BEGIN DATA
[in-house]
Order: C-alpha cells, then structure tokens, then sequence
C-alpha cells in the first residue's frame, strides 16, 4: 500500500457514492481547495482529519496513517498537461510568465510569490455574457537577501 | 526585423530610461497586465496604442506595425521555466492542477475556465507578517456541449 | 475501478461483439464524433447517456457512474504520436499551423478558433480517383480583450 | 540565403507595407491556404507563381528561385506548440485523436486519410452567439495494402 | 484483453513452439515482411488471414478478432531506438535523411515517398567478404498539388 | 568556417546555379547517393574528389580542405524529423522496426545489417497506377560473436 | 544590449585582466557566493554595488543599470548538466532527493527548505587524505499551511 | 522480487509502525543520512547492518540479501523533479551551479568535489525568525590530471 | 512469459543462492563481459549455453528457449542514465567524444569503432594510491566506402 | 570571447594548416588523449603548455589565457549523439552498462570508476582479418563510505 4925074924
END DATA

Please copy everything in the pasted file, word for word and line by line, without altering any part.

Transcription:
[in-house]
Order: C-alpha cells, then structure tokens, then sequence
C-alpha cells in the first residue's frame, strides 16, 4: 500500500457514492481547495482529519496513517498537461510568465510569490455574457537577501 | 526585423530610461497586465496604442506595425521555466492542477475556465507578517456541449 | 475501478461483439464524433447517456457512474504520436499551423478558433480517383480583450 | 540565403507595407491556404507563381528561385506548440485523436486519410452567439495494402 | 484483453513452439515482411488471414478478432531506438535523411515517398567478404498539388 | 568556417546555379547517393574528389580542405524529423522496426545489417497506377560473436 | 544590449585582466557566493554595488543599470548538466532527493527548505587524505499551511 | 522480487509502525543520512547492518540479501523533479551551479568535489525568525590530471 | 512469459543462492563481459549455453528457449542514465567524444569503432594510491566506402 | 570571447594548416588523449603548455589565457549523439552498462570508476582479418563510505 4925074924